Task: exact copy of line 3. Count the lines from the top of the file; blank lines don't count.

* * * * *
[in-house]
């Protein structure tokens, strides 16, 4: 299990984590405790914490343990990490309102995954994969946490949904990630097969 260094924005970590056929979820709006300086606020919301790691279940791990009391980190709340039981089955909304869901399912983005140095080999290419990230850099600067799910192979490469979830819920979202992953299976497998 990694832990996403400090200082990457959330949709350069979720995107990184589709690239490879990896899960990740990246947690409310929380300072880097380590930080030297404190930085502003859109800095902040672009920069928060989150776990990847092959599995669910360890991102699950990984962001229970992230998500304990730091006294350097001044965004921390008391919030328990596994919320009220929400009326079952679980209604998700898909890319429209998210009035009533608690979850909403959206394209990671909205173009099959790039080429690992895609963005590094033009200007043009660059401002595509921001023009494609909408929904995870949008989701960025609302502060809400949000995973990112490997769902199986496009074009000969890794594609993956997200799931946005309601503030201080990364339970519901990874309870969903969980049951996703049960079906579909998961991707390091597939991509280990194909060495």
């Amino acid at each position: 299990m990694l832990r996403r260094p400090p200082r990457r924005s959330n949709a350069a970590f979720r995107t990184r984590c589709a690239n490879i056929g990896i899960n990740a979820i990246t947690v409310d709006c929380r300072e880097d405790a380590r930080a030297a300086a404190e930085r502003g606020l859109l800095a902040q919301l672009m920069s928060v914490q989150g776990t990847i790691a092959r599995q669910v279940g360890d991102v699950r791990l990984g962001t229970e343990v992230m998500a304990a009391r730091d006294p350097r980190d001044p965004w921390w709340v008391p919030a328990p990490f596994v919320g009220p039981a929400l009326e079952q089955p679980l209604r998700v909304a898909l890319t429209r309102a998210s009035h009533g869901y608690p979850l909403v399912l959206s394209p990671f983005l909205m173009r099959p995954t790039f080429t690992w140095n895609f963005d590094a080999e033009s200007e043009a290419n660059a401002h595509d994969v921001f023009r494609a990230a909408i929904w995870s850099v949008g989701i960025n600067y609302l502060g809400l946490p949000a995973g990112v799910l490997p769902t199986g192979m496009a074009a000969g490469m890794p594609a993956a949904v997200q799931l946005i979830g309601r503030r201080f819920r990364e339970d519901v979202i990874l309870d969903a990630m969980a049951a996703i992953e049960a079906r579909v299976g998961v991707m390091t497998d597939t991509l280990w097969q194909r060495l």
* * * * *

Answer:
């Amino acid at each position: 299990m990694l832990r996403r260094p400090p200082r990457r924005s959330n949709a350069a970590f979720r995107t990184r984590c589709a690239n490879i056929g990896i899960n990740a979820i990246t947690v409310d709006c929380r300072e880097d405790a380590r930080a030297a300086a404190e930085r502003g606020l859109l800095a902040q919301l672009m920069s928060v914490q989150g776990t990847i790691a092959r599995q669910v279940g360890d991102v699950r791990l990984g962001t229970e343990v992230m998500a304990a009391r730091d006294p350097r980190d001044p965004w921390w709340v008391p919030a328990p990490f596994v919320g009220p039981a929400l009326e079952q089955p679980l209604r998700v909304a898909l890319t429209r309102a998210s009035h009533g869901y608690p979850l909403v399912l959206s394209p990671f983005l909205m173009r099959p995954t790039f080429t690992w140095n895609f963005d590094a080999e033009s200007e043009a290419n660059a401002h595509d994969v921001f023009r494609a990230a909408i929904w995870s850099v949008g989701i960025n600067y609302l502060g809400l946490p949000a995973g990112v799910l490997p769902t199986g192979m496009a074009a000969g490469m890794p594609a993956a949904v997200q799931l946005i979830g309601r503030r201080f819920r990364e339970d519901v979202i990874l309870d969903a990630m969980a049951a996703i992953e049960a079906r579909v299976g998961v991707m390091t497998d597939t991509l280990w097969q194909r060495l």